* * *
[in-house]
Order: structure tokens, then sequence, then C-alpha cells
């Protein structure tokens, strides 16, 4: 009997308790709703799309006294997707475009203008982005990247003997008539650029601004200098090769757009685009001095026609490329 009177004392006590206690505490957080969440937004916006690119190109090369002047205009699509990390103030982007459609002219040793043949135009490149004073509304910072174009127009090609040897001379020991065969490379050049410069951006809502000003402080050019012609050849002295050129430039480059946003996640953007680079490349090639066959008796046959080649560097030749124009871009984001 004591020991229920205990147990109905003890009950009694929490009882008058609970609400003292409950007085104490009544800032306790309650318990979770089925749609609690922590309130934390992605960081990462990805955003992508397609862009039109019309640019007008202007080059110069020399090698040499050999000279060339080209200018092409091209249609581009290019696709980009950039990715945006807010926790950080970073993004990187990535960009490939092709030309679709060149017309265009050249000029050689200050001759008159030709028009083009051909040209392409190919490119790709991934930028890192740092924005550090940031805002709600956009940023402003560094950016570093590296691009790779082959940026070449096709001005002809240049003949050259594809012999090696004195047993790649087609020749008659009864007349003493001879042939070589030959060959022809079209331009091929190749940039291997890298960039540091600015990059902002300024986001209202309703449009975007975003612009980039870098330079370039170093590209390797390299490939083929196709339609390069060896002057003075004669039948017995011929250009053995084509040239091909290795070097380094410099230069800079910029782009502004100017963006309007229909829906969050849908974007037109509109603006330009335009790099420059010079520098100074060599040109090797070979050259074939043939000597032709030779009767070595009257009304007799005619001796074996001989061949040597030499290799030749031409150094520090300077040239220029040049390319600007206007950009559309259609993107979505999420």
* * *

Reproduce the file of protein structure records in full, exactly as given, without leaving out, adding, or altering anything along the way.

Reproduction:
[in-house]
Order: structure tokens, then sequence, then C-alpha cells
């Protein structure tokens, strides 16, 4: 009997308790709703799309006294997707475009203008982005990247003997008539650029601004200098090769757009685009001095026609490329 009177004392006590206690505490957080969440937004916006690119190109090369002047205009699509990390103030982007459609002219040793043949135009490149004073509304910072174009127009090609040897001379020991065969490379050049410069951006809502000003402080050019012609050849002295050129430039480059946003996640953007680079490349090639066959008796046959080649560097030749124009871009984001 004591020991229920205990147990109905003890009950009694929490009882008058609970609400003292409950007085104490009544800032306790309650318990979770089925749609609690922590309130934390992605960081990462990805955003992508397609862009039109019309640019007008202007080059110069020399090698040499050999000279060339080209200018092409091209249609581009290019696709980009950039990715945006807010926790950080970073993004990187990535960009490939092709030309679709060149017309265009050249000029050689200050001759008159030709028009083009051909040209392409190919490119790709991934930028890192740092924005550090940031805002709600956009940023402003560094950016570093590296691009790779082959940026070449096709001005002809240049003949050259594809012999090696004195047993790649087609020749008659009864007349003493001879042939070589030959060959022809079209331009091929190749940039291997890298960039540091600015990059902002300024986001209202309703449009975007975003612009980039870098330079370039170093590209390797390299490939083929196709339609390069060896002057003075004669039948017995011929250009053995084509040239091909290795070097380094410099230069800079910029782009502004100017963006309007229909829906969050849908974007037109509109603006330009335009790099420059010079520098100074060599040109090797070979050259074939043939000597032709030779009767070595009257009304007799005619001796074996001989061949040597030499290799030749031409150094520090300077040239220029040049390319600007206007950009559309259609993107979505999420």